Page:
Robert Smith, the pianist, is also an organist, so the concert contained two solo organ works by Buxtehude, and two songs accompanied on that instrument. Turning the necessity of having to move around into inventiveness, the seating plan allowed the audience to focus on the architecture, a very good idea given the visual dullness of a typical concert.

Tenor Charles MacDougall gave helpful synopses of the carols and why they were in this particular order; song texts were unnecessary given his clear diction.

Performance-wise, the only mistake in the programme was Adam’s rapturous O Holy Night (in English); otherwise the recital seemed ideally chosen to reveal the rottenness of this season.

Thursday, 5 December 2013

Ravel's operas

Royal College of Music, London
4 December 2013

The opening of L'Enfant et les sortileges, from Glyndebourne in 1987. From here.

The important half of the evening was a complete triumph, and the lighter half didn't pall.

The ambition of the Royal College of Music is impressive. Ravel’s short operas pose enormous difficulties for production teams. L’Heure espagnole is a farce, the most difficult of theatrical genres; L’Enfant et les sortileges requires animated furniture and animals.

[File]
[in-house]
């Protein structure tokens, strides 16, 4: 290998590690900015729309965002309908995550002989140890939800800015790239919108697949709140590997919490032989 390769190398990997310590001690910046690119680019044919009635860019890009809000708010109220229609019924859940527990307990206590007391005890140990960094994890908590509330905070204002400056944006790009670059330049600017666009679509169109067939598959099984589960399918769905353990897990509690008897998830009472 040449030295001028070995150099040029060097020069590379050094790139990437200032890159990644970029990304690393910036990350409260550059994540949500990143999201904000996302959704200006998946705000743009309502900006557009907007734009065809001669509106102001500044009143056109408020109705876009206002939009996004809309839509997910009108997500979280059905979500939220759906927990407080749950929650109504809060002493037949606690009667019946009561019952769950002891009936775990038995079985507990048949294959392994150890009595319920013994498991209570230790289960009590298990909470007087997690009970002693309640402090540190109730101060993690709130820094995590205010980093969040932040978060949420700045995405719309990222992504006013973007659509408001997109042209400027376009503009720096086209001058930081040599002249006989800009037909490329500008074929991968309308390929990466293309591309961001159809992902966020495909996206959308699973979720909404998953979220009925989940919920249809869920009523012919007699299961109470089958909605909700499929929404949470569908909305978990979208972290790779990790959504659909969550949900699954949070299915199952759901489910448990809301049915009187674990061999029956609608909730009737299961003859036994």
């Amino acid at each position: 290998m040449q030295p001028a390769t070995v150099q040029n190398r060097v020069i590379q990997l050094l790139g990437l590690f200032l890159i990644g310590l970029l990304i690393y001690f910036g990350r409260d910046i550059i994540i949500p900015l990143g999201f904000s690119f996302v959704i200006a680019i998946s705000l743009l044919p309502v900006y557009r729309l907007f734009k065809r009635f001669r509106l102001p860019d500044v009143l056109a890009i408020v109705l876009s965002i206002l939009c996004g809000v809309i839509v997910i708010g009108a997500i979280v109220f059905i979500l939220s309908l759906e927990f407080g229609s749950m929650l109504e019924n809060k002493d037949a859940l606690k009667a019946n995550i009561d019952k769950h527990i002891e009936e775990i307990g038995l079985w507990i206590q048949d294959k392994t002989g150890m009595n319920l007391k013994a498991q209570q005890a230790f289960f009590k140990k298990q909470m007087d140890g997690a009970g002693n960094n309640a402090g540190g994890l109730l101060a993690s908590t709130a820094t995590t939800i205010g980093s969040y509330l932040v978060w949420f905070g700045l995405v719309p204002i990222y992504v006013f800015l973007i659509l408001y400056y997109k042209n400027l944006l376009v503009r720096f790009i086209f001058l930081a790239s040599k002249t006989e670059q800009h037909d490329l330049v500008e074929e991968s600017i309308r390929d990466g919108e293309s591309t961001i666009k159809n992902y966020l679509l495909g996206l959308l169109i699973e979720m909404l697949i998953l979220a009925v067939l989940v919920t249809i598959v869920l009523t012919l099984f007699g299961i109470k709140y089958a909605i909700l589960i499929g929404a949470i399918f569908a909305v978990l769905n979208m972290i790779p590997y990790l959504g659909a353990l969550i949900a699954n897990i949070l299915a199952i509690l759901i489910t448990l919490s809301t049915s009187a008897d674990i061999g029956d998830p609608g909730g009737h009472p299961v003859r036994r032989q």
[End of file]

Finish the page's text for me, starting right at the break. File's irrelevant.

The farce wasn't funny, which is the same as to say it was a disaster, but that would be extremely unfair to everyone involved. It was pleasant enough and raised a smile occasionally, which is more than many musical comedies manage. And best of all it was brief, so didn't have time to become tedious.

Straight farce is difficult enough; musical farce, where the music and performers must match each other perfectly, seems impossible, though Mozart certainly managed it sometimes. The basic plot is a good one, revolving Feydeau-esque around sex, so that'll never become outdated.

I think one problem lies in the dialogue, which is apparently funnier in French than in translation. Another is that despite the sex, the work does rely upon national and class stereotypes that no longer work. But director James Bonas introduced his own faults. A fat old banker really does require at least grotesque makeup and a fat suit, humble though such visual jokes are. And the work is incredibly sexy. With such an attractive young cast, surely some sex appeal could have been possible?

The composer claimed to have created amusing music, which would indeed be pioneering, but I didn't notice it. In fact the music didn't seem especially distinctive, though it would have helped if conductor Michael Roswell had injected some sparkle into the orchestra. Perhaps on another night, he did.

Thankfully Ravel (and Roswell) was fully inspired for L'Enfant. The second scene, in the garden, is genuinely chilling, and contrasts with the daft humour of the first scene, as objects come to life.